The Safe And Secure Handling of Sensitive Information

The Safe And Secure Handling of Sensitive Information

Companies today collect data to fill customer orders, personalize marketing offers, pay employees, and more. When unauthorized parties obtain this sensitive data, the business must deal with the associated costs of the security breach. Companies must have a security plan to reduce the risk of a data breach. What should this plan include? 

Know the Information

Many businesses remain entirely unaware of what data they have, which is the first step in safeguarding your personal information. Take time to figure out where the data is stored and what type it is. Many look through file cabinets and computer systems while neglecting other places where information might be found. Employees often work from home and may have sensitive data on their computers or mobile devices. Learn where information comes in and where it goes out. Know what is collected and where it is stored. 

Cut Back

Only collect and store essential sensitive data. Eliminating unnecessary data reduces the risk of a significant data breach. Any data collected must be safeguarded. If there is a legitimate need to collect data, destroy the data the minute it is no longer needed. Adhere to the "principle of least privilege" and only allow employees to see data required to complete their tasks. Businesses must retain specific data. Have a written records retention policy so everybody knows what information they must keep and how to secure it. This policy should also outline how long to keep the data and how to dispose of it. 

Safeguard the Information

Lock down all data that comes into the organization. There are four ways to do this. Physical security remains a priority, as data breaches are often the result of lost or stolen papers. Lock doors and drawers to prevent the loss or theft of these documents and control who has access.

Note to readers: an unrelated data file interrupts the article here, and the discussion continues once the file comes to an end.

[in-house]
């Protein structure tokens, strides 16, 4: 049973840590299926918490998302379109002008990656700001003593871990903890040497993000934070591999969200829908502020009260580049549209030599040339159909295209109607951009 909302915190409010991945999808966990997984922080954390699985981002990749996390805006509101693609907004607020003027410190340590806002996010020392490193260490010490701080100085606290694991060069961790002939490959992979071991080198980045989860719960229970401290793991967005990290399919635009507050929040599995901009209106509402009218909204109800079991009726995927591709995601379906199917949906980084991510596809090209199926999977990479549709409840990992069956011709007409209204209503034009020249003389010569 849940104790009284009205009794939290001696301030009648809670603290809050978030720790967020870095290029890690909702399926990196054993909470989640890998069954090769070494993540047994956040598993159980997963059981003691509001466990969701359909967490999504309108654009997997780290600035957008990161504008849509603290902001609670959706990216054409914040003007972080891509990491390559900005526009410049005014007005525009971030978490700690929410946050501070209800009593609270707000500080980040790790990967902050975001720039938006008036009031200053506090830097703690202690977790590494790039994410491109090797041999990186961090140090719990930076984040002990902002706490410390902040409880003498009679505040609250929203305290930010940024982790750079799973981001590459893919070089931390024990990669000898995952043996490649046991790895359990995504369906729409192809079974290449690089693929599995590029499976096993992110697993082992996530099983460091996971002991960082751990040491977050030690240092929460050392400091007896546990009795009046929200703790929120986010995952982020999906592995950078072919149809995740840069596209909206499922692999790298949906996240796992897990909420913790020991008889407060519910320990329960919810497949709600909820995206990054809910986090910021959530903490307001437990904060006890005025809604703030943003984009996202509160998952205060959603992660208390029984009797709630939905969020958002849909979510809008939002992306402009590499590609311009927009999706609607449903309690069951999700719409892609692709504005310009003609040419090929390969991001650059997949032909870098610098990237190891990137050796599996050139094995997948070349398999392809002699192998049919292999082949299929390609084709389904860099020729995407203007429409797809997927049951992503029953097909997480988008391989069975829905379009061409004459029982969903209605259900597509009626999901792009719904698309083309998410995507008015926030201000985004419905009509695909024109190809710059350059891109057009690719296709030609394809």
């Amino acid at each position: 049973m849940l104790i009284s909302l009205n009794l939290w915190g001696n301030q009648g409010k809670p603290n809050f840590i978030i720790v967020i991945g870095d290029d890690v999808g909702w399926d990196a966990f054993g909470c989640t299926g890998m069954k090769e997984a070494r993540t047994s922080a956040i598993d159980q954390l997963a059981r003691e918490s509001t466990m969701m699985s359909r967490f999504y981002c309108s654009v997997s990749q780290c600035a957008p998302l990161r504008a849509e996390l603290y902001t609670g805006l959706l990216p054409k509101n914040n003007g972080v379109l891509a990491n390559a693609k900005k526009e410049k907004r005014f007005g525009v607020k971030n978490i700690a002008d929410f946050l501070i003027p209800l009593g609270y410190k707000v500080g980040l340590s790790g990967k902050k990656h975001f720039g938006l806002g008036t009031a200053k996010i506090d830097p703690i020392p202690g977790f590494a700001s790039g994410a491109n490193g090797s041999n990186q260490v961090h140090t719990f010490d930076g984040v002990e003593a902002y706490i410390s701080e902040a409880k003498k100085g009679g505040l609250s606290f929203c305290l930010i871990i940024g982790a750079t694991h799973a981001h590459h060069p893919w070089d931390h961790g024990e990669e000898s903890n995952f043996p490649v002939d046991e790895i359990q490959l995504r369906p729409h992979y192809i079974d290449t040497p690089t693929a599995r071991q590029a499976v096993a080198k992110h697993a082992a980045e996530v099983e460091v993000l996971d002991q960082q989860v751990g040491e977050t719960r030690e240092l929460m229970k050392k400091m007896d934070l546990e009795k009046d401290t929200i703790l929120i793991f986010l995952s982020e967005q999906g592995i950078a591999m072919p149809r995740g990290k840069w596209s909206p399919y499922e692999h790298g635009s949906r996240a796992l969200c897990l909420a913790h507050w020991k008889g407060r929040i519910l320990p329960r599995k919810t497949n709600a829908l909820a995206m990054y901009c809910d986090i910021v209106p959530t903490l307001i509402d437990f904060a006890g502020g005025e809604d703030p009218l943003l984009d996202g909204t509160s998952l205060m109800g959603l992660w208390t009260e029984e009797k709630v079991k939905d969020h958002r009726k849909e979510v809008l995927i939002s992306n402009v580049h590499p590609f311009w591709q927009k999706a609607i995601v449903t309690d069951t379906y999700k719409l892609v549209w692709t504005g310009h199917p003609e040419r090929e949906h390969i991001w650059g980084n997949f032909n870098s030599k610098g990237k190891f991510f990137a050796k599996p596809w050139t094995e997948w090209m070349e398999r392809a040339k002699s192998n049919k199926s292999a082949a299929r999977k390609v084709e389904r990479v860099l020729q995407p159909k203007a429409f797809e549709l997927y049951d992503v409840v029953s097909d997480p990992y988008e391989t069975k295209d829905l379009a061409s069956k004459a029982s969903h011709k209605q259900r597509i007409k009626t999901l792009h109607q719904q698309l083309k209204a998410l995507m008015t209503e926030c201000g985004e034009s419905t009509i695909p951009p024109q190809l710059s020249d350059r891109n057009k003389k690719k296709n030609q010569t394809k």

Electronic security is another area of concern. Secure the network and all devices, and encrypt information sent over public networks. Run all security updates, as major corporations, including Equifax, have been the victim of data breaches after failing to implement security patches. 

A data security plan is worthless if employees don't adhere to this plan. Ensure all employees undergo training in the established security protocols and teach them to identify any vulnerabilities. Require employees to undergo background checks and have them sign confidentiality agreements when hired. Limit access to sensitive consumer information and put policies in place for when employees leave to ensure they don't access this data after their departure. 

Data Disposal

Keep only data that is essential to business operations. Dispose of it when it is no longer needed. Shred or burn paper documents and erase data from computers and portable storage devices before placing them in the trash. Deleting files isn't enough to protect this information from unauthorized access. 

Prepare for Breaches

Any business may be a victim of a security breach. It happens. Having a plan in place to respond to the breach is essential.

Put one person in charge of coordinating and implementing the plan. Disconnect any computers involved in the violation from the company network. Notify all required parties, such as consumers, credit bureaus, and law enforcement. Talk to an attorney to ensure all laws and guidelines established by regulatory agencies are followed during recovery. 

Businesses must properly handle and secure sensitive information. Failing to do so can be disastrous for the company and all parties impacted by the data breach. Take steps today to reduce the risk of a violation and have peace of mind knowing the information is safeguarded.